2. Briefly stated, the assessee is carrying on the business of marriage bureau. The assessee had paid a sum of Rs. 17,00,000 out of the total advertisement expenses to various newspapers for publication of matrimonial advertisements. The payment to each publisher exceeded Rs. 50,000 in a year. The assessee claimed that the payments were made on behalf of its clients and the payment ranged between Rs. 600 to Rs. 1,200 each. The assessee also submitted before the Assessing Officer that advertisements were issued by it in the capacity of an agent of its customers.

3. The Assessing Officer did not accept the explanation and held that section 194C cast an obligation on a person “who is responsible for paying any amount to the resident” (contractor) that the assessee was responsible for making payment to the contractor and therefore liable under section 194C for deducting tax. The Assessing Officer also held that the assessee had charged lump sum amounts from its clients for the services rendered, that the services included publishing advertisements in the newspapers and therefore, section 194C applied to the expenses incurred on advertisements. The Assessing Officer also held that for purposes of section 194C(3), what was relevant was the amount paid by the assessee to the publisher and not the amount charged by the assessee from its individual clients and that since the payments for the advertisements exceeded the prescribed limits, the assessee was obliged to deduct tax. The Assessing Officer further held that the assessee’s claim that it was an agent to its customers was not relevant since it was the assessee who was making the payment to the news paper publishers and therefore, it was the assessee which was responsible for deducting the tax.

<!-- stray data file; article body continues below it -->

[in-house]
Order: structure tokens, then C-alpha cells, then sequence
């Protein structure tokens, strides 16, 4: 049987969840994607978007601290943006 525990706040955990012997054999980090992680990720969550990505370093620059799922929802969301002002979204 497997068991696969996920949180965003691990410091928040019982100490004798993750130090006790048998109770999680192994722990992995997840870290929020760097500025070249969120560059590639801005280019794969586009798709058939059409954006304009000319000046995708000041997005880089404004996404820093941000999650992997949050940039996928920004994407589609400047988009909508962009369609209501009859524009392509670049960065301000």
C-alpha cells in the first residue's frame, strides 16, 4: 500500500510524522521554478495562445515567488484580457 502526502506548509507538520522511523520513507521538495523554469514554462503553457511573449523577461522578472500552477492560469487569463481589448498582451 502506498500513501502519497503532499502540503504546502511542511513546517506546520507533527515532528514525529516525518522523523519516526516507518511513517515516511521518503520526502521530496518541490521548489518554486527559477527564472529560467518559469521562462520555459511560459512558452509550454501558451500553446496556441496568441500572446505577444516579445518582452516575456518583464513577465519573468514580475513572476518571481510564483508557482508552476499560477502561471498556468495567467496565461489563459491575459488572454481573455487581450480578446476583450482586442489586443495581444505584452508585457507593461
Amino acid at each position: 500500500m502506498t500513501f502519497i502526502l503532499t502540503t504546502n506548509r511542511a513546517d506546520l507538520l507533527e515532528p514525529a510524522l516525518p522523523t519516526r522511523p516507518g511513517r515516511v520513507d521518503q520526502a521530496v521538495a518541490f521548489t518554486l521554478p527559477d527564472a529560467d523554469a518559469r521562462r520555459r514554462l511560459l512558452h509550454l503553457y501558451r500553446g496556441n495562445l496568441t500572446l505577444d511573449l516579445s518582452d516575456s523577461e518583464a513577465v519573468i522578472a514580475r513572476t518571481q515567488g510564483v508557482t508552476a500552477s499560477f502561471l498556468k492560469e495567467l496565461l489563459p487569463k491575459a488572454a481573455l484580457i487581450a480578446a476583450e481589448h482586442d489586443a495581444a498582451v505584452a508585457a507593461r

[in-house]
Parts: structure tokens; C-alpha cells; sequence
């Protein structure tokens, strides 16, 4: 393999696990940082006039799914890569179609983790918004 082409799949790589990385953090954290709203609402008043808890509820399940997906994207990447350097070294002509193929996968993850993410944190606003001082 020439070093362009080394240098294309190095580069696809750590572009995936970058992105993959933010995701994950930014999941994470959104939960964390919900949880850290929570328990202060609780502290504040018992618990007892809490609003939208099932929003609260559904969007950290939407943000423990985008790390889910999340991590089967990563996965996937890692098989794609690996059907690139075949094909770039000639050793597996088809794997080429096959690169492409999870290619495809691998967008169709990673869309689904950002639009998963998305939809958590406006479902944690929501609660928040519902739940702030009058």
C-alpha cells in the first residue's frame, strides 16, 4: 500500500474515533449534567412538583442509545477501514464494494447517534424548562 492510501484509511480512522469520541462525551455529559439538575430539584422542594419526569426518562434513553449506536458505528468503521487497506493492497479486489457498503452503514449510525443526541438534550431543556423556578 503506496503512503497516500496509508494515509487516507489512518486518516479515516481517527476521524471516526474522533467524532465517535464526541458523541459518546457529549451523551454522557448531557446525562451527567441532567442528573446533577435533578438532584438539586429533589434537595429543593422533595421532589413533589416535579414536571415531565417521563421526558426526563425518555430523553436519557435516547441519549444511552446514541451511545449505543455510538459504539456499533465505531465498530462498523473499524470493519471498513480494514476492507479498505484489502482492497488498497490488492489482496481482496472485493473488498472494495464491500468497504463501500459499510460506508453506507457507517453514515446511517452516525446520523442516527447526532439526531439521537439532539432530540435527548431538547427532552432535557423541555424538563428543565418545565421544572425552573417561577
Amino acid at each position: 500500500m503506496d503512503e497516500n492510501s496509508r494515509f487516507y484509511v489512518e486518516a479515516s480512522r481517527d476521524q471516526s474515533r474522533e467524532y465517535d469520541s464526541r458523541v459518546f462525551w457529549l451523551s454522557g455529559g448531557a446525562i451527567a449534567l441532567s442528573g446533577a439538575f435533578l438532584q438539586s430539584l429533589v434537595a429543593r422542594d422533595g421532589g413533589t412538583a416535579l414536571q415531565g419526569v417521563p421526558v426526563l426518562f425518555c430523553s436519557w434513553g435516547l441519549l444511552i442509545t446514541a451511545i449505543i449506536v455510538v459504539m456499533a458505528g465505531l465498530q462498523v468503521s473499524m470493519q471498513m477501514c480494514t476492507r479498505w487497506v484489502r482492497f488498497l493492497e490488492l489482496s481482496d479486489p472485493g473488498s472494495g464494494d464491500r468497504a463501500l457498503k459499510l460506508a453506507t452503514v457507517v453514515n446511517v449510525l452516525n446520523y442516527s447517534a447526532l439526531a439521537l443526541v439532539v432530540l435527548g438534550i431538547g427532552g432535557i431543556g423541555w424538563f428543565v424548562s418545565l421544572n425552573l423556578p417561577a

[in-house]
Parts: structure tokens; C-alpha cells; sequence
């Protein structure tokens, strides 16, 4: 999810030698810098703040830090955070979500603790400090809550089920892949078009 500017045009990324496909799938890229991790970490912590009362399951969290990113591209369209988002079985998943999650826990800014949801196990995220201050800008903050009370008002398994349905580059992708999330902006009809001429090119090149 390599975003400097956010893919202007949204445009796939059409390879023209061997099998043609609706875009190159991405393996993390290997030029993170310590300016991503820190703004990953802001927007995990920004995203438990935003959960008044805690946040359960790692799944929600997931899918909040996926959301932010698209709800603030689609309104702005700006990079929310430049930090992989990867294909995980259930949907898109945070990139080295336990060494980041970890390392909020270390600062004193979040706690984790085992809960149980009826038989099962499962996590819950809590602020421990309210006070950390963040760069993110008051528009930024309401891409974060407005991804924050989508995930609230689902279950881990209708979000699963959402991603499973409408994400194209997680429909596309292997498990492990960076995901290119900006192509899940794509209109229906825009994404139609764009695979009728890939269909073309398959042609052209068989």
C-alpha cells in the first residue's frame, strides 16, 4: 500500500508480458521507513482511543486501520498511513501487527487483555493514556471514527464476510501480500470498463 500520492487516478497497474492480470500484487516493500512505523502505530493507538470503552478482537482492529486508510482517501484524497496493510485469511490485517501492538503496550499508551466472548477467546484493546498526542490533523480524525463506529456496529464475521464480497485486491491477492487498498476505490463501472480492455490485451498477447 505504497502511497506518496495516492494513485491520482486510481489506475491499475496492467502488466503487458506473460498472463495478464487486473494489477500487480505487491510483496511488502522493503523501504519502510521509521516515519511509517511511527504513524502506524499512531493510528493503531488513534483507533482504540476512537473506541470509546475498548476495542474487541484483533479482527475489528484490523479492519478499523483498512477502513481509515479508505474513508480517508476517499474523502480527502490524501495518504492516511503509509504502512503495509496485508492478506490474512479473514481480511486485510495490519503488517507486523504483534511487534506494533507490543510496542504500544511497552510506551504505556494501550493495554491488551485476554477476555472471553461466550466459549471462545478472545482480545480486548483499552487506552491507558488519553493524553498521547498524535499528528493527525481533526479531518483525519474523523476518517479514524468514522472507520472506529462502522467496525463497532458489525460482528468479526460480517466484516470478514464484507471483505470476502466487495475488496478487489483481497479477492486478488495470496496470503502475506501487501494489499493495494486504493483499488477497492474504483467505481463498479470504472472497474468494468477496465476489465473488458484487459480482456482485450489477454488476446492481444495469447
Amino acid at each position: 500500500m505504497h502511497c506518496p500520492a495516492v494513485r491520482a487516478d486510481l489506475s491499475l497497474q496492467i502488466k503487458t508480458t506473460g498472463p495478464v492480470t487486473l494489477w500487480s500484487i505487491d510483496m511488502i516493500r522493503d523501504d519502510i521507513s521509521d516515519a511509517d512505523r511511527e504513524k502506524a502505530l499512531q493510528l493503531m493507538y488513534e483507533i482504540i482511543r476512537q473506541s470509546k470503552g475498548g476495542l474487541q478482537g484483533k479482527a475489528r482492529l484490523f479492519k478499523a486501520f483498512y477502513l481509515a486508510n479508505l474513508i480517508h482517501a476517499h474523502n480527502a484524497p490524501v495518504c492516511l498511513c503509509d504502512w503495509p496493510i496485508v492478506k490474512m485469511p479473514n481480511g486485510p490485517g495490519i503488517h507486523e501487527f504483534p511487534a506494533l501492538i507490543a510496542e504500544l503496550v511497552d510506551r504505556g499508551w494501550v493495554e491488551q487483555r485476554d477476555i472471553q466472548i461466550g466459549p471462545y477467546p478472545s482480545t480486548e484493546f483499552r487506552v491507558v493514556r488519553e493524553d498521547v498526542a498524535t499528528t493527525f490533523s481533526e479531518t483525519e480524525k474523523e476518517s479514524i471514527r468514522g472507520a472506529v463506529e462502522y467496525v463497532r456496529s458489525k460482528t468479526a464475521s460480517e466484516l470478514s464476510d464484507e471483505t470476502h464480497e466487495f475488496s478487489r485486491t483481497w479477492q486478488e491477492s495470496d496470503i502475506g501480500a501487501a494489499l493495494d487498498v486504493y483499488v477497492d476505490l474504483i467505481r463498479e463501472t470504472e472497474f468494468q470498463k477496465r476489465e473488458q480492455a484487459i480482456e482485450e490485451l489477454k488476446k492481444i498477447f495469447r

4. Aggrieved in the appellate proceedings, the assessee reiterated its submissions made before the Assessing Officer that Rs. 17,00,000 incurred on matrimonial columns published in various newspapers was made by the assessee in the capacity of an agent and that there was no contractual relationship between the assessee and the newspapers. The Commissioner of Income-tax (Appeals) held that section 194C applies when the payments are made in pursuance of the contract and there is no evidence that a contractual relationship exist between the assessee and the newspaper publishers for carrying advertisements placed by the assessee and hence 194C is not applicable. The Commissioner of Income-tax (Appeals) also observed that mere fact that the assessee had placed advertisements on a regular basis throughout the year for which payments in excess of Rs. 50,000 had been made to the publisher, does not create a contractual relationship between the assessee and those publishers, hence section 194C does not apply to payments made to the newspapers for advertisements.